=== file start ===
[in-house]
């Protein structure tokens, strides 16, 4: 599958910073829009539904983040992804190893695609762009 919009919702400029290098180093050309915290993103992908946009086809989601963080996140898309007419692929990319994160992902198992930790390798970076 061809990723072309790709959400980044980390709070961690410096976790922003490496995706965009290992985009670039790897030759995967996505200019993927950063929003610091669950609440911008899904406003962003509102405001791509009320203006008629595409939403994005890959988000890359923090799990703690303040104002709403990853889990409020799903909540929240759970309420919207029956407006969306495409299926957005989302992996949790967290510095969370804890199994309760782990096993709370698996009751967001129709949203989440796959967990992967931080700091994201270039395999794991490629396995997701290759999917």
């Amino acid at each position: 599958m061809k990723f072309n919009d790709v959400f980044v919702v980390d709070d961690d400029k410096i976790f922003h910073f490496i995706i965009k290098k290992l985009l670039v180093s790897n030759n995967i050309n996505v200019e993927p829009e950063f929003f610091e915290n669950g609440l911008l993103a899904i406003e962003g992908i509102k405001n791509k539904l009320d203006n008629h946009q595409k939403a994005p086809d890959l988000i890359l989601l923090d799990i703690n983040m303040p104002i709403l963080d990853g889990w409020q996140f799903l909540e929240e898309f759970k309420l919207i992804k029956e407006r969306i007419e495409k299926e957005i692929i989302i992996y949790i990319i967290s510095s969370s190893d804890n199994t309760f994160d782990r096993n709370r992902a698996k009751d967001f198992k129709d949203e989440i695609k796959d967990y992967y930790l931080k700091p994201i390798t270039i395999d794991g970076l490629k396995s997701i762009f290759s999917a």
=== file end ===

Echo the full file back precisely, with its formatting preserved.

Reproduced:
[in-house]
């Protein structure tokens, strides 16, 4: 599958910073829009539904983040992804190893695609762009 919009919702400029290098180093050309915290993103992908946009086809989601963080996140898309007419692929990319994160992902198992930790390798970076 061809990723072309790709959400980044980390709070961690410096976790922003490496995706965009290992985009670039790897030759995967996505200019993927950063929003610091669950609440911008899904406003962003509102405001791509009320203006008629595409939403994005890959988000890359923090799990703690303040104002709403990853889990409020799903909540929240759970309420919207029956407006969306495409299926957005989302992996949790967290510095969370804890199994309760782990096993709370698996009751967001129709949203989440796959967990992967931080700091994201270039395999794991490629396995997701290759999917």
């Amino acid at each position: 599958m061809k990723f072309n919009d790709v959400f980044v919702v980390d709070d961690d400029k410096i976790f922003h910073f490496i995706i965009k290098k290992l985009l670039v180093s790897n030759n995967i050309n996505v200019e993927p829009e950063f929003f610091e915290n669950g609440l911008l993103a899904i406003e962003g992908i509102k405001n791509k539904l009320d203006n008629h946009q595409k939403a994005p086809d890959l988000i890359l989601l923090d799990i703690n983040m303040p104002i709403l963080d990853g889990w409020q996140f799903l909540e929240e898309f759970k309420l919207i992804k029956e407006r969306i007419e495409k299926e957005i692929i989302i992996y949790i990319i967290s510095s969370s190893d804890n199994t309760f994160d782990r096993n709370r992902a698996k009751d967001f198992k129709d949203e989440i695609k796959d967990y992967y930790l931080k700091p994201i390798t270039i395999d794991g970076l490629k396995s997701i762009f290759s999917a």